Managing the digital customer experience for a brand used to be relatively straightforward; businesses simply had a website and an email newsletter alongside offline channels to sale. Today, the picture is far more complex, with the combination of touchpoints where marketers seek to influence consumers stretching across paid, earned and owned media on different devices. Consider the customer-facing touchpoints of a brand’s online experience. These can include a desktop or mobile optimized site, mobile apps and company pages on social media.
Planning website design and redesign projects
Despite the growth in social media, the company website, which today must be effective for users accessing via desktop, smartphone and tablet devices, is still at the heart of online communications. For the experience to be effective, a sound process is needed to design, build and refresh the online experience. In the past, it has been a common mistake among those creating a new website for the first time to ‘dive in’ and start creative design and content creation without sufficient forward planning.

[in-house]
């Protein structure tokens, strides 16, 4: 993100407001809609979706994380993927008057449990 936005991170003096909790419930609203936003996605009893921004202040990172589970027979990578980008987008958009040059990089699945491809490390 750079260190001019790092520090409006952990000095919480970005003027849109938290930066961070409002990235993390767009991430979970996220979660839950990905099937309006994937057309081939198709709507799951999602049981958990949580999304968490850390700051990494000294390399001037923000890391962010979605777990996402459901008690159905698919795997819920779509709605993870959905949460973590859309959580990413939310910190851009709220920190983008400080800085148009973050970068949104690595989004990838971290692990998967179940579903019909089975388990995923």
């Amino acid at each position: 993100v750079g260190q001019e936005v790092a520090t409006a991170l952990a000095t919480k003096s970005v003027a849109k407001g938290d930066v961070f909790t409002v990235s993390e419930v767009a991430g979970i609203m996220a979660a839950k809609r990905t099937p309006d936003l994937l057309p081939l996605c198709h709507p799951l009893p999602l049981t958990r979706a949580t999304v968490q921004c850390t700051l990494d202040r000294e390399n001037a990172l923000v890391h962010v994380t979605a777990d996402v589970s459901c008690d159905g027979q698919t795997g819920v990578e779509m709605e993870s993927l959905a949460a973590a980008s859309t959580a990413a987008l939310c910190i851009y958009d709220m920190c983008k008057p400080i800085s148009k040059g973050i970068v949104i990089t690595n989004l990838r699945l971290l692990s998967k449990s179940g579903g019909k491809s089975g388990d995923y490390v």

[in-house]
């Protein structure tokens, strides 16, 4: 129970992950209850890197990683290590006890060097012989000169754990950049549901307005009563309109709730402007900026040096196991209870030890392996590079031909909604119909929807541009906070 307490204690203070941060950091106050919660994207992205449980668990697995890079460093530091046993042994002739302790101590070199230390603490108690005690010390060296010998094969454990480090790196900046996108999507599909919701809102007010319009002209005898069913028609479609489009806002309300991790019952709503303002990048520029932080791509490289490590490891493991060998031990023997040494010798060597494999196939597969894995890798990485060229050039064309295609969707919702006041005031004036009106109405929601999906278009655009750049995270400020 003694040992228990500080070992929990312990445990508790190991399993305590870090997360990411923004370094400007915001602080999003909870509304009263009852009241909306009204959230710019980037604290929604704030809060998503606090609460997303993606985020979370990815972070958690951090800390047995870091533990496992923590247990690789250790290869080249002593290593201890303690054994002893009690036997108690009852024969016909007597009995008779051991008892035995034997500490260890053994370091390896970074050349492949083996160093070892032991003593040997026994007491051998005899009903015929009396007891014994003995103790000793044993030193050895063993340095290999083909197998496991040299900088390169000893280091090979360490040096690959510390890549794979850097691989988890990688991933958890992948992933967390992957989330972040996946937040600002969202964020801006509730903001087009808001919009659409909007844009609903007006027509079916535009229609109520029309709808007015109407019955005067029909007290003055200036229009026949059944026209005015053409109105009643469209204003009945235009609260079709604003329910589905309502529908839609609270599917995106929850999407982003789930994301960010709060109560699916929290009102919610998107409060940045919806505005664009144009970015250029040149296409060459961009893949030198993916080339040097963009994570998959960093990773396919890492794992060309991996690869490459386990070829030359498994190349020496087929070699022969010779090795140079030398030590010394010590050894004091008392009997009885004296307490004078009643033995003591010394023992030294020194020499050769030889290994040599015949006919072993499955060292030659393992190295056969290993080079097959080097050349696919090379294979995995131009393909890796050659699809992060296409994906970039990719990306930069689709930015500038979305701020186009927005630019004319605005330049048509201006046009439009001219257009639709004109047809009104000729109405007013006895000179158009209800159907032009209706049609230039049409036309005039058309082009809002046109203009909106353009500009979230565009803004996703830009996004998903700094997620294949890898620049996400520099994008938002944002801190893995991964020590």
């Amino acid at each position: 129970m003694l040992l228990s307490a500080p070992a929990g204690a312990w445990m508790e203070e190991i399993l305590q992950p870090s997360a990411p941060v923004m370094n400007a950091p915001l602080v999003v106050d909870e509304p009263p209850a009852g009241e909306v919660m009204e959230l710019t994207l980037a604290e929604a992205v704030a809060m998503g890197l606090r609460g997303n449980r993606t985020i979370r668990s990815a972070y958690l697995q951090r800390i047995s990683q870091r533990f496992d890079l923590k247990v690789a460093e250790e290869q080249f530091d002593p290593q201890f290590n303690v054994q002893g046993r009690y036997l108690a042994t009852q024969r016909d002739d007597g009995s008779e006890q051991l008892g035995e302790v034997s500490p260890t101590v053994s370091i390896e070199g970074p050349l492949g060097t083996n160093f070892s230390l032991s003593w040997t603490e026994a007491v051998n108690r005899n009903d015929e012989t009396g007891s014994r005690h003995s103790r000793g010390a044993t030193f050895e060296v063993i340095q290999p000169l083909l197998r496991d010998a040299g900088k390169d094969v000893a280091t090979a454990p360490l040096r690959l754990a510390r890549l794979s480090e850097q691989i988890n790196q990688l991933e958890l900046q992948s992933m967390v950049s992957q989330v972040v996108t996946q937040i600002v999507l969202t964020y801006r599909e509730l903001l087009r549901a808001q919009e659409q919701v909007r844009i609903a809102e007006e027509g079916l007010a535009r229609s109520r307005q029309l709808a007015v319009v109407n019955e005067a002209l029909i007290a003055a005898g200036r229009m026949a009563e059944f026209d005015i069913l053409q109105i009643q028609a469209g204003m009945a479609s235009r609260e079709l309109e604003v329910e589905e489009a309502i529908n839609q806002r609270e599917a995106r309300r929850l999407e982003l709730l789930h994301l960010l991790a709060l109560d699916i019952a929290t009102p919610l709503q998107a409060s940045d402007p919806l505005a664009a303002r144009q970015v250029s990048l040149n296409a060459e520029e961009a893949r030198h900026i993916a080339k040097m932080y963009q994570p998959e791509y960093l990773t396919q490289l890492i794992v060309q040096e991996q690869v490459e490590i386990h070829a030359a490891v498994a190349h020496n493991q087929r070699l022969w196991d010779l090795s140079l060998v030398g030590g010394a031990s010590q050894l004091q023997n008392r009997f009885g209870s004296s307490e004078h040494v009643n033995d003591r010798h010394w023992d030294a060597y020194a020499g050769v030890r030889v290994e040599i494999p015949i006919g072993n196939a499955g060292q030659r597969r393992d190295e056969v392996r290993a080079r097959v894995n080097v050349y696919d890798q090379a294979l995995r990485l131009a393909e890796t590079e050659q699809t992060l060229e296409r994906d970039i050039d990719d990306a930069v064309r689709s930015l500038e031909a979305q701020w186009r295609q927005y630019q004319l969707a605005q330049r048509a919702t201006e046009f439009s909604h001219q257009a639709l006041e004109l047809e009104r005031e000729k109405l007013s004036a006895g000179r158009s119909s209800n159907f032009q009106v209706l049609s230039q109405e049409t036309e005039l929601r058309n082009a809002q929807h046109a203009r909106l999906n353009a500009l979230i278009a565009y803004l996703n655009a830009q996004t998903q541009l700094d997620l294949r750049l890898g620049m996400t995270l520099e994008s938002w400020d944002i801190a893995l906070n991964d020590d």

Who should be involved in a website project?
The success of a website is dependent on the range of people involved in its development, and how well they work as a team. Typical profiles of team members follow:
- Site sponsors. These will be senior managers who will effectively be paying for the system from their budgets. They will understand the strategic benefits of the system and will be keen that the site is implemented successfully to achieve the business objectives they have set.
- Site designer. The site designer will define the ‘look and feel’ of the site, including its styling through Cascading Style Sheets (CSS), layout and how company brand values are transferred to the web.
We are seeing a gradual blurring between these different types of supplier as they recruit expertise so as to deliver a ‘one-stop shop’ or ‘full-service agency’, but they still tend to be strongest in particular areas. Companies need to decide whether to partner with the ‘best of breed’ in each, or to perhaps compromise and choose the one-stop shop that gives the best balance.